The “Fantasy Suite” week is always a highlight of any season of The Bachelor or The Bachelorette. The lead gets to go to an exotic location with the
love er, loves of his or her life, and spend some time away from the cameras. Basically, they’re allowed to hump in private without having a crew of producers, sound guys and camera operators staring at them.
On this week’s episode, ‘Bachelorette’ JoJo Fletcher entered the Fantasy Suites with three guys, but only spent the night with two. (She gave Chase McNary the boot before the two could log any time in the sack.) While we don’t know exactly what happened behind the closed doors of JoJo’s other two Fantasy Suite dates, former ‘Bachelorette’ Andi Dorfman gave us some insight into the Fantasy Suites and discussed the sexist double standard that ‘Bachelorettes’ face, in an article recently published in The Hollywood Reporter.
Andi went to the Fantasy Suites twice– during her own season of ‘The Bachelorette’ and when she was a contestant on The Bachelor. Her night with Juan Pablo Galavis was an epic disaster. (But “es okay!”)
In the article (which is a great read, by the way), Andi taught us a few things we didn’t know about the Fantasy Suites:
The Bachelor/ette doesn’t actually spend three nights in a row in the Fantasy Suites.
Although it’s more fun to picture the lead getting up in the morning, leaving the bed of one suitor and jumping into bed with another, that’s not exactly how it goes, according to Andi.
“What people likely don’t realize is that the Fantasy Suites are stretched out over a two-week timespan,” she wrote. “It does come in one quick episode, but this isn’t back-to-back like viewers see.”
The gals have a much harder time afterward than the guys.
Andi discussed the “slut-shaming” that she, JoJo and fellow ‘Bachelorette’ Kaitlyn Bristowe faced after deciding to have sex in the Fantasy Suite. She wrote that, while the girls face harsh criticism from the show’s fans, critics and even the media for sleeping with a guy, the ‘Bachelor’ leads rarely do.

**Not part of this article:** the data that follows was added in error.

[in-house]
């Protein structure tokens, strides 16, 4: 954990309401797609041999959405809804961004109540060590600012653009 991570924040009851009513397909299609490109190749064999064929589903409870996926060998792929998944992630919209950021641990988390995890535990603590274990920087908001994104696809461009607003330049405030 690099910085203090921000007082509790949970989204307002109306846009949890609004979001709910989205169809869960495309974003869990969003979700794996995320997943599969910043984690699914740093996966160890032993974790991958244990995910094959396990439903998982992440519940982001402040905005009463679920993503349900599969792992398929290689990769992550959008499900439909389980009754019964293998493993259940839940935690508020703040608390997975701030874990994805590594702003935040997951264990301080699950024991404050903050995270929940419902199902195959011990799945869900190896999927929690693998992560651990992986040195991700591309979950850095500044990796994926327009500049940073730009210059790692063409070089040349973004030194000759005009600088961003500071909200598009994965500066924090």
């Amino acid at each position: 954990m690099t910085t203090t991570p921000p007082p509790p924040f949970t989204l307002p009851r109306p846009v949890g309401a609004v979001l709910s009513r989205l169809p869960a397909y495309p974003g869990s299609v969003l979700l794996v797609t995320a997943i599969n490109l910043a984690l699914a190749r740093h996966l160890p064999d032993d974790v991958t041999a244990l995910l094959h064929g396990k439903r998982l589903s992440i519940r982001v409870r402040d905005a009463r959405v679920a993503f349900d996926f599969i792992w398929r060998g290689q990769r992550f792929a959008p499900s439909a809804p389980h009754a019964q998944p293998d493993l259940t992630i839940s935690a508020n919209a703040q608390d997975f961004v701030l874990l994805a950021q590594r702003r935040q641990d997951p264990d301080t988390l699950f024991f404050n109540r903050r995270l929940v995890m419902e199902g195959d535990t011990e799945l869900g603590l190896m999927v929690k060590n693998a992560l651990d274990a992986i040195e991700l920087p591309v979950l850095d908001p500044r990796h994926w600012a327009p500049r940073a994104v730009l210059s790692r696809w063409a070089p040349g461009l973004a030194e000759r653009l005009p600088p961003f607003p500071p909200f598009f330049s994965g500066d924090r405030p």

“The fact that we accept these actions from a Bachelor but not a Bachelorette is sexism at its finest,” she wrote. “The male lead is never called a manwhore. But when a woman who is in the same exact situation does it, she gets labeled a slut and it’s all of a sudden newsworthy…we as a society will go so far as to call a woman a slut for having sex with two men that she’s been dating. Two men whose families she’s met, who have professed their love to her and two men she has feelings for. And, somehow, having sex with them becomes grounds to call her a slut.”
Nearly everyone who goes into the Fantasy Suites gets it on.
While this news isn’t exactly shocking, Andi did confirm what we all basically knew.
“Almost every Bachelor has sex with everyone he goes into the Fantasy Suites with,” she wrote. “Obviously there are some exceptions, but regardless, you never hear anything of it.
“Most of the time there’s intimacy involved. But it’s not just physical, it’s emotional as well. The experience is a kind of unveiling of the fantasy, in an ironic way…it’s important because of the intimacy factor. Intimacy is a normal part of any relationship, whether it’s on television or not. On ‘The Bachelor’ and ‘The Bachelorette,’ you are having a relationship — even though it’s short and on camera — and with that comes many things, including intimacy.”
The former Bachelorettes are closer than the former Bachelors are.
Andi writes that only women who have been in the situation themselves can truly understand what current ‘Bachelorette’ JoJo is going through.
“The former Bachelorettes, we’re all pretty close,” she wrote. “We have this bond where we’ve experienced something that no one else has — and it’s interesting that you don’t see that as much with the Bachelors. There’s this sort of camaraderie with the women, and that does show that we’re strong. That says something about women and banding together.”
A lot of times, a Bachelor/ette just can’t win.
“You’ll get vilified for being open and honest, but if you’re not, you can get labeled as fake,” Andi wrote. “So sometimes it’s not a win-win to speak out.”